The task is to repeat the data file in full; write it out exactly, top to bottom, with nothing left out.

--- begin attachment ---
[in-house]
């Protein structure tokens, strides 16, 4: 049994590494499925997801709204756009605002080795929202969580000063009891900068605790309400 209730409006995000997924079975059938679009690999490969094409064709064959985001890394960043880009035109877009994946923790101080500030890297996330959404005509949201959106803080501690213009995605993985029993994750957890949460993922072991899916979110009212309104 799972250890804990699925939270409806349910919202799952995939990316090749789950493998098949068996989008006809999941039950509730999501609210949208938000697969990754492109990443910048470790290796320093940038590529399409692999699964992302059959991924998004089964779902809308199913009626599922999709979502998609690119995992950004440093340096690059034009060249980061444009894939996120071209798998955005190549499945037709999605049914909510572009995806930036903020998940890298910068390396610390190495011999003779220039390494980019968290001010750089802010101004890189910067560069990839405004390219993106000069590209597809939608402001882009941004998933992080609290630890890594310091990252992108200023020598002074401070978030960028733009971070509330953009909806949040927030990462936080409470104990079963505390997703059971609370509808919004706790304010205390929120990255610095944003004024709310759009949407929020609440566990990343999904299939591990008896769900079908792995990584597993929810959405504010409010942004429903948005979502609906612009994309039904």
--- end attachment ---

[in-house]
């Protein structure tokens, strides 16, 4: 049994590494499925997801709204756009605002080795929202969580000063009891900068605790309400 209730409006995000997924079975059938679009690999490969094409064709064959985001890394960043880009035109877009994946923790101080500030890297996330959404005509949201959106803080501690213009995605993985029993994750957890949460993922072991899916979110009212309104 799972250890804990699925939270409806349910919202799952995939990316090749789950493998098949068996989008006809999941039950509730999501609210949208938000697969990754492109990443910048470790290796320093940038590529399409692999699964992302059959991924998004089964779902809308199913009626599922999709979502998609690119995992950004440093340096690059034009060249980061444009894939996120071209798998955005190549499945037709999605049914909510572009995806930036903020998940890298910068390396610390190495011999003779220039390494980019968290001010750089802010101004890189910067560069990839405004390219993106000069590209597809939608402001882009941004998933992080609290630890890594310091990252992108200023020598002074401070978030960028733009971070509330953009909806949040927030990462936080409470104990079963505390997703059971609370509808919004706790304010205390929120990255610095944003004024709310759009949407929020609440566990990343999904299939591990008896769900079908792995990584597993929810959405504010409010942004429903948005979502609906612009994309039904």